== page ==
Thorne was not normally a fearful man, but he did not like looking stupid. This world in which the younger ones lived, it was their world. He had very little interest in it beyond convenience. He liked that he could order his groceries, and find used books, and they came to his door. He had tried some social media for awhile, but what people posted seemed frenetic and useless.

He watched as other little boxes opened. Bright faces, with bored expressions. Pre-bored, he thought. I haven’t even started talking yet. They had their own lives, he knew. Long ago, he cared about that, the lives they had. He still had a dream of enhancing their lives. He was just less interested in the lives he was trying to enhance.

Thorne straightened his shirt, pushed his hands ineffectually through his thinning hair, and turned on the camera. Then he took a sip of coffee, as if he just happened to have appeared during a break. His first slide showed on the screen: “Death in the Victorian Novel”.

Now he had to pay attention, make sure his microphone was on. “Can you hear me, everyone?” he asked, scanning the twenty or so boxed faces. At least ten more hadn’t bothered to turn on their cameras. A few heads nodded, and Jason gave him the thumbs up. He began his lecture.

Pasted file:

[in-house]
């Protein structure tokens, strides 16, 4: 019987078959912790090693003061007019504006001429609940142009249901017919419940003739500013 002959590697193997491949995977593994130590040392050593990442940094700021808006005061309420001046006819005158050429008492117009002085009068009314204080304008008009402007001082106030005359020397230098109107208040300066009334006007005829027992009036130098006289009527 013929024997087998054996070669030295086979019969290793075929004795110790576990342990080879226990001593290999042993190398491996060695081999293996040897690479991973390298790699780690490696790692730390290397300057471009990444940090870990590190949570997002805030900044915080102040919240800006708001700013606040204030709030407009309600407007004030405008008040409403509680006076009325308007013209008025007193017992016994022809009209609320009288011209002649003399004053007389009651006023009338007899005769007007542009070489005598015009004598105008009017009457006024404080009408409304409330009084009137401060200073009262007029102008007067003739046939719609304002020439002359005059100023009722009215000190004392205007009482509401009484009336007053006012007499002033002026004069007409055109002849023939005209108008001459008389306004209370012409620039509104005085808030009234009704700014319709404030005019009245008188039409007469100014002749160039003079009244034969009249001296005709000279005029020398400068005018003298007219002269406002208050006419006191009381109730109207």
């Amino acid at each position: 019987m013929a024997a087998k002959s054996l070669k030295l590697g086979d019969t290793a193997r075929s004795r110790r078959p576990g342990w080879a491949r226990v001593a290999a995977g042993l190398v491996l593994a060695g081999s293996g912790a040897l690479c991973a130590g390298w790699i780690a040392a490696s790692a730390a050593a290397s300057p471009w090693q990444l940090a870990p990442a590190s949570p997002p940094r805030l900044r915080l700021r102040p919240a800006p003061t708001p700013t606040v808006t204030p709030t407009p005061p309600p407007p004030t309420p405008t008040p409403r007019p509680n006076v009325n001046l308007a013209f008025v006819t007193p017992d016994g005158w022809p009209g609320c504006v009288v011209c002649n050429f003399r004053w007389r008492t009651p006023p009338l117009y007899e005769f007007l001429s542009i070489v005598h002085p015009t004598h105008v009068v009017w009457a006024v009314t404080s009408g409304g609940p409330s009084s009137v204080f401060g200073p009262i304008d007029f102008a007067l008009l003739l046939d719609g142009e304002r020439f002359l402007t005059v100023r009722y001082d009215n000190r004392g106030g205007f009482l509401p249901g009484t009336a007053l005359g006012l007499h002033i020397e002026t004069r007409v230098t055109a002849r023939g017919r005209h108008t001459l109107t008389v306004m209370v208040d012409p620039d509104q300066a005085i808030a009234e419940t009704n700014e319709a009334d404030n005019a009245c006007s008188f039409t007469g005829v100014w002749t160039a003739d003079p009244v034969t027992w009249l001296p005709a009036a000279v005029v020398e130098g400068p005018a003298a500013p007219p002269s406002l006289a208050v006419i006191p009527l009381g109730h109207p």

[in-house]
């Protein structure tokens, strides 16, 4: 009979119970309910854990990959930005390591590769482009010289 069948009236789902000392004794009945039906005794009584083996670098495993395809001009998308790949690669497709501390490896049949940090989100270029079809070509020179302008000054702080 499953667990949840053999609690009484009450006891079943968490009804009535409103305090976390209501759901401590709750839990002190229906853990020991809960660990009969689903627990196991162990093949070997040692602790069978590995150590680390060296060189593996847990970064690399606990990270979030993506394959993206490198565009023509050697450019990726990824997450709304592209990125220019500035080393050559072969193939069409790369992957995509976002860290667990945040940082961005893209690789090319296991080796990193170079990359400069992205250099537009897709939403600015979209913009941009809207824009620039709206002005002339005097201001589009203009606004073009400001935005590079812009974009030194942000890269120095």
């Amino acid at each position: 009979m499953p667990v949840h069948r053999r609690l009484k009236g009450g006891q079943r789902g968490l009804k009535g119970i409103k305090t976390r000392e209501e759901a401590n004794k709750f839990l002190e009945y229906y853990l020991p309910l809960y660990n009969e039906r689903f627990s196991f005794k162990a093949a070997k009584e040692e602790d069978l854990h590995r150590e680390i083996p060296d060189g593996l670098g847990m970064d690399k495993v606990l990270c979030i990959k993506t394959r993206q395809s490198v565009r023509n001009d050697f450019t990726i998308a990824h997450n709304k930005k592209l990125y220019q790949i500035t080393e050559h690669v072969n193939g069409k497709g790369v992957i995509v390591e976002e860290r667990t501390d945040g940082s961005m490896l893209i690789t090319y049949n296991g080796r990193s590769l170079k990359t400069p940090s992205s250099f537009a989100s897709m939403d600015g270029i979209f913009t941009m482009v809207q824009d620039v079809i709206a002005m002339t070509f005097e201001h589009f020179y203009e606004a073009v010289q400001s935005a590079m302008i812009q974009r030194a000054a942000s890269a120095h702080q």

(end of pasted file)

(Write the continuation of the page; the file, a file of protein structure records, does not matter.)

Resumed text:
By the time he got to post-mortem photography, several other students had turned off their cameras. He could see a couple of faces that looked really interested. “This was not,” he said, “as popular as some would have you believe. It was rarely done. But it points to Victorian feelings about death and loss.”

As he continued to speak, he glanced at his own video box. He had frozen. “Can you still hear me?” he asked. Jason nodded vigorously. As he continued the lecture, his glance kept drifting to his own frozen self. Even after he paused so Jason could lead the question and answer, his video remained inanimate. I have died, he thought. Or if I did die, right now, it would look no different.

No one had noticed, apparently. Jason was attempting to elicit questions, answers, anything. Signs of life, thought Thorne. And their professor is frozen like Ozti, the Chalcolithic mummy. No one would know if he left. But where would he go? He was supposed to stay home. It hadn’t occurred to him to do anything else.

The next class was two days later. He was nervous again, but this was becoming more usual. His slide appeared, but it was Kathy this time who loaded it, according to the little name. “Aesthetics in the Victorian Novel.” There were fewer students, only twenty or so.

Slides and slides of pre-Raphaelite paintings, images of Elizabeth Siddal and Jane Morris. “Did you know,” he asked them, “that Dante Gabriel Rossetti disinterred his wife to get back the book of poetry he’d buried with her?” They did not know. Nor did they look particularly surprised.